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Kuwait, Gulf stocks hit hard over OPEC decision – Oil plunge triggers panic selling
 Sun, 30 Nov 2014
  KUWAIT: Gulf Arab stocks plunged yesterday on their first trading day since OPEC decided to maintain oil output in a move that sent crude prices crashing to five-year lows, analysts said. All seven bourses in the energy-rich Gulf Cooperation Council (GCC) had been closed for the Friday-Saturday weekend following OPEC’s decision late Thursday. Kuwait Stock Exchange price index dipped 3.3 percent to close at 6,754.60 points, the lowest level since March 2013. The weighted index shed 5.9 percent.

A number of MPs yesterday criticized the government’s inaction towards the Kuwait Stock Exchange. MP Abdullah Al-Maayouf said the government is a spectator to the collapse of the bourse and the real estate and investment sectors. He said the government talks about development and projects and transferring Kuwait into a regional financial and trade hub while at the same time does not make any move towards the losses of Kuwaiti investors in the bourse. Maayouf said that MPs will not remain silent on the issue as “we will call for convening a special session to discuss how to rescue traders”.

MP Youssef Al-Zalzalah said that there is a request to allocate a two-hour debate on the bourse during the next Assembly session tomorrow. MP Abdulrahman Al-Jeeran said the existing Capital Market Law has many legal, administrative and accounting shortcomings, adding that what is happening today in the bourse is chaos that is not in line with Kuwait’s economic and financial status. Jeeran said he will submit a draft law to propose amendments to the Capital Market Law including the need to update information of traders, remove bogus dealers and provide a transparent database for all.

The Saudi Tadawul All-Shares Index (TASI), the largest in the Arab world, slumped more than 6.0 percent to below the 9,000-point mark immediately after opening. It recovered slightly to close down 4.76 percent at 8,624.89 points, the lowest since early January. Almost all of the market’s gains this year have evaporated. All the 15 sectors were in the red, led by petrochemicals which lost 9.0 percent. Market leader petrochemicals giant Sabic dived 9.9 percent, the maximum allowed loss on a single day.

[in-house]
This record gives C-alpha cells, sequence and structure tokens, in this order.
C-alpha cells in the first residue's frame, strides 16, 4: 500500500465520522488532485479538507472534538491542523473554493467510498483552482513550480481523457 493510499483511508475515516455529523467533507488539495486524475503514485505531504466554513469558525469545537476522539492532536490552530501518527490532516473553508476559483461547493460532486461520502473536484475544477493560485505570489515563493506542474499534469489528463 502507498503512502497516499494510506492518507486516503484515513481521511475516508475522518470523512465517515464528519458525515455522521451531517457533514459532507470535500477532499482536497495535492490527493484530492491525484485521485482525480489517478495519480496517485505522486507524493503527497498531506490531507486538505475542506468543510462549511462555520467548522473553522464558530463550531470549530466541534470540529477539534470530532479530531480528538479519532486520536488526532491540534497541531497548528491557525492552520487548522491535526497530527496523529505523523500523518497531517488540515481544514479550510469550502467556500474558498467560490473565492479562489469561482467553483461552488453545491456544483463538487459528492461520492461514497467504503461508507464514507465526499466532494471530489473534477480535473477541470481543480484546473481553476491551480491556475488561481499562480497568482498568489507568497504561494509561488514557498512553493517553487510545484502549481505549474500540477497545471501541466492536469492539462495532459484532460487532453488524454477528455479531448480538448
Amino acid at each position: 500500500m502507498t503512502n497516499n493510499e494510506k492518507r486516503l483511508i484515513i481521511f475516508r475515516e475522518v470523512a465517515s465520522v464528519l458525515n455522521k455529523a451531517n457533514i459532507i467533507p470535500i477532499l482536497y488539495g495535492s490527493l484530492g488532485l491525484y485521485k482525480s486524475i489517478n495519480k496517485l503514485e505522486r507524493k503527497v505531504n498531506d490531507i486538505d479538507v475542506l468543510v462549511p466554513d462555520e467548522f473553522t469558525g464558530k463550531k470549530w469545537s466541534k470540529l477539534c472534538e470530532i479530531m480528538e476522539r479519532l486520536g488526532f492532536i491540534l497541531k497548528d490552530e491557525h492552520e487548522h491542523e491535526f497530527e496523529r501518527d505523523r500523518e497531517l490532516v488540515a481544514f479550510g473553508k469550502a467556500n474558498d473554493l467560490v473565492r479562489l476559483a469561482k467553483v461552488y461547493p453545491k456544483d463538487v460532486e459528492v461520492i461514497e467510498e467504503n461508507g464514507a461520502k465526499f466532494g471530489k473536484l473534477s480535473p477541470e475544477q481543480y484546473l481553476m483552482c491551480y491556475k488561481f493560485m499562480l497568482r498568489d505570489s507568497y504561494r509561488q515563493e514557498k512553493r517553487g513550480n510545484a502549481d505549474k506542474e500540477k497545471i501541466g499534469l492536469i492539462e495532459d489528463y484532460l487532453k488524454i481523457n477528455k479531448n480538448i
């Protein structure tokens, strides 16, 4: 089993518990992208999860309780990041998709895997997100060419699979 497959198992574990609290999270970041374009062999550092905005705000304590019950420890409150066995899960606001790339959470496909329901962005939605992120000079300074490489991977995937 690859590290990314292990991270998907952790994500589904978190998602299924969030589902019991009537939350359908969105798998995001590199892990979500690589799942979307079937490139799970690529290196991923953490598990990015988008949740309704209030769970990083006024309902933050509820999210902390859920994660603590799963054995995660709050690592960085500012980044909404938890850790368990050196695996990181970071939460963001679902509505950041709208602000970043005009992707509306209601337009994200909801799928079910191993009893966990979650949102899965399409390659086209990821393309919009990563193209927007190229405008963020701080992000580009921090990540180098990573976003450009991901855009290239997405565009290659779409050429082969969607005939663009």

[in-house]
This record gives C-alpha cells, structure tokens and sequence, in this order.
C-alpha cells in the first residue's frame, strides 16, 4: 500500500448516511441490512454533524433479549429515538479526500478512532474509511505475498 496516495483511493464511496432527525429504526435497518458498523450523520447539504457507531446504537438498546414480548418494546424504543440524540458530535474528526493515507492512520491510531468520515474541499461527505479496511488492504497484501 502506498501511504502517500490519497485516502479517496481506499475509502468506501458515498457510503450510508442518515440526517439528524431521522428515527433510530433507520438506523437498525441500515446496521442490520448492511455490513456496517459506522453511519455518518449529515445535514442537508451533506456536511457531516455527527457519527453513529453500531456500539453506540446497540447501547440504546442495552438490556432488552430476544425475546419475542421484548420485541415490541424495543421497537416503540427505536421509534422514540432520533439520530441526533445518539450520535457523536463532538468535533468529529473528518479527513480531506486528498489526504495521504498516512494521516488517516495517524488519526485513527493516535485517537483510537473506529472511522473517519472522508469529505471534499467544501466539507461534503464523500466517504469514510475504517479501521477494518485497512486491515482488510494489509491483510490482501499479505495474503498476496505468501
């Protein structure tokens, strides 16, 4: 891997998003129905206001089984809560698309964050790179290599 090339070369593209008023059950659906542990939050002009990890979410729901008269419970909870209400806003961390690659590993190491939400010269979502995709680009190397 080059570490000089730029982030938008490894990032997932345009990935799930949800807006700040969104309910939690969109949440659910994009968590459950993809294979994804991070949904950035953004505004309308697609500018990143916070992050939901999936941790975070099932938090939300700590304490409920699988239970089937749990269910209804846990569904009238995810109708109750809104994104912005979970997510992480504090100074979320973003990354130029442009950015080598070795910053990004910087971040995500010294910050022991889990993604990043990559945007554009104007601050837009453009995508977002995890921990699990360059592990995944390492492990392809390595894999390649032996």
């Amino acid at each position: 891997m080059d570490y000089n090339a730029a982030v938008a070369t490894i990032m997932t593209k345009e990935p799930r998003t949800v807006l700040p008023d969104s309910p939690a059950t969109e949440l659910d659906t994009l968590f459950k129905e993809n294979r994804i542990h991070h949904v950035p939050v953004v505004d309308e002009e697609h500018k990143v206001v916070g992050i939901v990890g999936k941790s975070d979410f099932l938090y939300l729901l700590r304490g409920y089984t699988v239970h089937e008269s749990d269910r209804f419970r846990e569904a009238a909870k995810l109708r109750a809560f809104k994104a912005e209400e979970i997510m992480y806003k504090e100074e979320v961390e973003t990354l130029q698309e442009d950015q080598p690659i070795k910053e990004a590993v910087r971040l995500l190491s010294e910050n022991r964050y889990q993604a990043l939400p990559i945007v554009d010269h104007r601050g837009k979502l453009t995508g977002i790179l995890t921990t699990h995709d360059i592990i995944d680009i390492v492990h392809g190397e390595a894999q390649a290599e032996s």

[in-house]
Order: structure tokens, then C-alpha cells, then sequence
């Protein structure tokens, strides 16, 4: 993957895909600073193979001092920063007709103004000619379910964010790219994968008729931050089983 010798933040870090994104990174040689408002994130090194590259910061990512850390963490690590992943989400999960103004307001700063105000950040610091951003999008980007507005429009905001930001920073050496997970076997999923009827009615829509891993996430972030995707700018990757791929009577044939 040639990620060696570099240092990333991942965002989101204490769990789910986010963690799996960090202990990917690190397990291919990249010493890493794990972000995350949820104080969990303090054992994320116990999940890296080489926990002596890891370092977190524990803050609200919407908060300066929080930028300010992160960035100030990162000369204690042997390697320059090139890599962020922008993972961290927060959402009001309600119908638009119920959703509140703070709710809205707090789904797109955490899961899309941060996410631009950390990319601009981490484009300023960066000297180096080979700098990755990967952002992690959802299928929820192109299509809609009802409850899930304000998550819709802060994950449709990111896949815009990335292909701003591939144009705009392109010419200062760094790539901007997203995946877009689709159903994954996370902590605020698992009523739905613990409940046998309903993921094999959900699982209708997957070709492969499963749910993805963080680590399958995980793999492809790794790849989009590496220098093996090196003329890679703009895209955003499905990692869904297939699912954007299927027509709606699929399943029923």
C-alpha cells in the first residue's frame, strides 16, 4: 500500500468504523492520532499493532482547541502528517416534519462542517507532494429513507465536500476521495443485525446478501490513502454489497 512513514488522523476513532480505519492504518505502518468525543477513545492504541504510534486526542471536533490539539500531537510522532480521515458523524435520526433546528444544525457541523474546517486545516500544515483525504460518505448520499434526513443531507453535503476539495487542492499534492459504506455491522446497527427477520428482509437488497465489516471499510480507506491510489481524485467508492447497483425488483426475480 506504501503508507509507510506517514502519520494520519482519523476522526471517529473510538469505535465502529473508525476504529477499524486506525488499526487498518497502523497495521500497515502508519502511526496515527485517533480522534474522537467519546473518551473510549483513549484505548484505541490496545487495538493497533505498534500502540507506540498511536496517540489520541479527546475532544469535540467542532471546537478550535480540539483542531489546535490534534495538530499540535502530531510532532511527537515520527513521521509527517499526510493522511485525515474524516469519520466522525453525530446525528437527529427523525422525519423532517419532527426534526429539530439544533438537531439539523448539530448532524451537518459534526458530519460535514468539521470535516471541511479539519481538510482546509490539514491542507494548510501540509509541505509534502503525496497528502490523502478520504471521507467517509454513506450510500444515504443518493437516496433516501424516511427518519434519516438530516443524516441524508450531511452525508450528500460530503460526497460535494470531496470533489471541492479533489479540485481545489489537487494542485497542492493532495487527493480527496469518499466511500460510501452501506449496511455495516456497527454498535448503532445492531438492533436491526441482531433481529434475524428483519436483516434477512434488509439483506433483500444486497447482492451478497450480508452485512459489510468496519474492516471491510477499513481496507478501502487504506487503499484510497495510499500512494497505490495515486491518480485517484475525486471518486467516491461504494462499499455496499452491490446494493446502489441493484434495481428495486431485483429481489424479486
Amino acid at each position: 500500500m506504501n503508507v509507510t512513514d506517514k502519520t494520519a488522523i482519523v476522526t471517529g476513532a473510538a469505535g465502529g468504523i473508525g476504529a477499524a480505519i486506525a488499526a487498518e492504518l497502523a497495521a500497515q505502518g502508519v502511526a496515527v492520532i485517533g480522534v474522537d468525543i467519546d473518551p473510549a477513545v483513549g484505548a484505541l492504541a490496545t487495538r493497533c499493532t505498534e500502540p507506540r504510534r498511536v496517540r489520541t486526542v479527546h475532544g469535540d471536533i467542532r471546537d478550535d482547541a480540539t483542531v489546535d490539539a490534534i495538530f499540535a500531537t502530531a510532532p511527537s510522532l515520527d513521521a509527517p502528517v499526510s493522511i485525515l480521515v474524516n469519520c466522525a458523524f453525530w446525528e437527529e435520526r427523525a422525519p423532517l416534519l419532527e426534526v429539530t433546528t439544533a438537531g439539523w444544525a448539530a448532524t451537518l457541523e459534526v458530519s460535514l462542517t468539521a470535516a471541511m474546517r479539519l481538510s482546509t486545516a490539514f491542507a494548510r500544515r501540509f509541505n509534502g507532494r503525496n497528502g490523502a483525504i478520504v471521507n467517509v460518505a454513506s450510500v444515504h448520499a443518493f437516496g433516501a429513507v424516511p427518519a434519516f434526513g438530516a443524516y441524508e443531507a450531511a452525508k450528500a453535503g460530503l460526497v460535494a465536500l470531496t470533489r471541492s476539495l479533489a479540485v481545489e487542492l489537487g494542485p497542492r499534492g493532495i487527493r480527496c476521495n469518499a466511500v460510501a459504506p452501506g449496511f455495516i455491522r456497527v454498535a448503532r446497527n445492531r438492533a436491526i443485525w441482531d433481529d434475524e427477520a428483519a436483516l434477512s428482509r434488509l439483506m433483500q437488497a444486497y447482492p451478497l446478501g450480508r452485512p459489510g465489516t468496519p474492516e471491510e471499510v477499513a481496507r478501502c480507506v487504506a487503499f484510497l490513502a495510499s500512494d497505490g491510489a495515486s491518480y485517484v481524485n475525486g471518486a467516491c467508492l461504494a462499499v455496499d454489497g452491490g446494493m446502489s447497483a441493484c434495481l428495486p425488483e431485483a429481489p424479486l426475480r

Mazen Al-Sudairi, head of research at Alistithmar Capital in Riyadh, said he expected government and consumer spending to stay strong although there would be a “slightly negative” impact of lower oil prices on the petrochemicals sector. “In the short-term I can’t estimate” whether TASI will recover, he said. Salah Saleh Sultan, head of wealth management at Muscat Capital in Riyadh, said the drop in oil prices has dented investor sentiment.

Dubai Financial Market, which at one stage was trading down 6.5 percent, closed the day 4.74 percent lower at 4,281.43 points, its lowest level since June. All but one of the DFM’s stocks were in the red, but the benchmark index is still 27 percent up on last year’s close. Abu Dhabi Securities Exchange lost 2.56 percent to finish the day at 4,675.00 points. Qatar Exchange lost 4.3 percent to end at 12,760.46 points, in the first fall below the 13,000-mark in five months. Oman’s main bourse tumbled 6.2 percent to end at 6,505.99 points, while Bahrain’s remained almost unaffected, closing down 0.46 percent.

The Organisation of Petroleum Exporting Countries on Thursday opted to keep its collective daily oil output target unchanged at 30 million barrels despite sliding crude prices. Yesterday’s stock market fall was “a direct impact of the OPEC decision and the fear from the low oil price consequences” on Gulf economies, said Ziad Chehab, vice president of investment research at Kuwait’s KAMCO investments. “I think Gulf stock markets are expected to continue to bleed for some time to come,” he said.

The OPEC move has been seen as positive for global economies but negative in the Gulf where oil revenues account for an average of 90 percent of government budgets. US benchmark West Texas Intermediate for delivery in January closed at $66.15 a barrel on the New York Mercantile Exchange, down $7.54 from the closing price Wednesday. It was the lowest WTI close since Sept 2009. Brent oil for January delivery sank below $70 for the first time in four and a half years, to $69.78 a barrel. Brent settled at $70.15 a barrel, down $2.43 from Thursday’s close. The six-nation GCC states, which pump around 17.5 million barrels per day, are expected to lose over one-third of their mammoth oil revenues of $729 billion posted last year.

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